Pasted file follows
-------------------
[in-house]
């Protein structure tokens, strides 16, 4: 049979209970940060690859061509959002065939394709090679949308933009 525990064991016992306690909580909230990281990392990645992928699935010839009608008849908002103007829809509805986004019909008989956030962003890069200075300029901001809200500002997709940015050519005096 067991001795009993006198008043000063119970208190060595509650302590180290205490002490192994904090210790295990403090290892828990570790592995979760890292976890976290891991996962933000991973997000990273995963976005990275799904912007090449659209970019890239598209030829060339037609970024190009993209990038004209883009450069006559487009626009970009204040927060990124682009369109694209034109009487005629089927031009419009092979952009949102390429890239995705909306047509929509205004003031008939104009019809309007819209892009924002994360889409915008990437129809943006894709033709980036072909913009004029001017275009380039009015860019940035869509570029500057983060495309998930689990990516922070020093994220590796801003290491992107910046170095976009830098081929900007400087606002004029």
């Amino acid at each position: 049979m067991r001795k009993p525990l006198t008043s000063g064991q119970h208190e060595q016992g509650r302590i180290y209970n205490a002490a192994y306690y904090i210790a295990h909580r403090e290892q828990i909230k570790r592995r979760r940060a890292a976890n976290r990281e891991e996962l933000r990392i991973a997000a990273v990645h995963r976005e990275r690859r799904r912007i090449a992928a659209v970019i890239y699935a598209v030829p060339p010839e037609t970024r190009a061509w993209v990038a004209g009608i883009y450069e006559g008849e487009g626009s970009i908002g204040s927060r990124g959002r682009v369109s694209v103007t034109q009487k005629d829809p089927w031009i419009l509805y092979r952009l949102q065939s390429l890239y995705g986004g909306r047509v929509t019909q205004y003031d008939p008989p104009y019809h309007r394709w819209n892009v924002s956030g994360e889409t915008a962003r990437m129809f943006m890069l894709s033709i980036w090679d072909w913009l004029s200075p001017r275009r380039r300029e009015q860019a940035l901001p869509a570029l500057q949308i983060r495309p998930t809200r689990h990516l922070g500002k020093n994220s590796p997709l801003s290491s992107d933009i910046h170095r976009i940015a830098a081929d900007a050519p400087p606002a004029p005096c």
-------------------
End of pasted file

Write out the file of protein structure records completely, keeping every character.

[in-house]
């Protein structure tokens, strides 16, 4: 049979209970940060690859061509959002065939394709090679949308933009 525990064991016992306690909580909230990281990392990645992928699935010839009608008849908002103007829809509805986004019909008989956030962003890069200075300029901001809200500002997709940015050519005096 067991001795009993006198008043000063119970208190060595509650302590180290205490002490192994904090210790295990403090290892828990570790592995979760890292976890976290891991996962933000991973997000990273995963976005990275799904912007090449659209970019890239598209030829060339037609970024190009993209990038004209883009450069006559487009626009970009204040927060990124682009369109694209034109009487005629089927031009419009092979952009949102390429890239995705909306047509929509205004003031008939104009019809309007819209892009924002994360889409915008990437129809943006894709033709980036072909913009004029001017275009380039009015860019940035869509570029500057983060495309998930689990990516922070020093994220590796801003290491992107910046170095976009830098081929900007400087606002004029």
């Amino acid at each position: 049979m067991r001795k009993p525990l006198t008043s000063g064991q119970h208190e060595q016992g509650r302590i180290y209970n205490a002490a192994y306690y904090i210790a295990h909580r403090e290892q828990i909230k570790r592995r979760r940060a890292a976890n976290r990281e891991e996962l933000r990392i991973a997000a990273v990645h995963r976005e990275r690859r799904r912007i090449a992928a659209v970019i890239y699935a598209v030829p060339p010839e037609t970024r190009a061509w993209v990038a004209g009608i883009y450069e006559g008849e487009g626009s970009i908002g204040s927060r990124g959002r682009v369109s694209v103007t034109q009487k005629d829809p089927w031009i419009l509805y092979r952009l949102q065939s390429l890239y995705g986004g909306r047509v929509t019909q205004y003031d008939p008989p104009y019809h309007r394709w819209n892009v924002s956030g994360e889409t915008a962003r990437m129809f943006m890069l894709s033709i980036w090679d072909w913009l004029s200075p001017r275009r380039r300029e009015q860019a940035l901001p869509a570029l500057q949308i983060r495309p998930t809200r689990h990516l922070g500002k020093n994220s590796p997709l801003s290491s992107d933009i910046h170095r976009i940015a830098a081929d900007a050519p400087p606002a004029p005096c």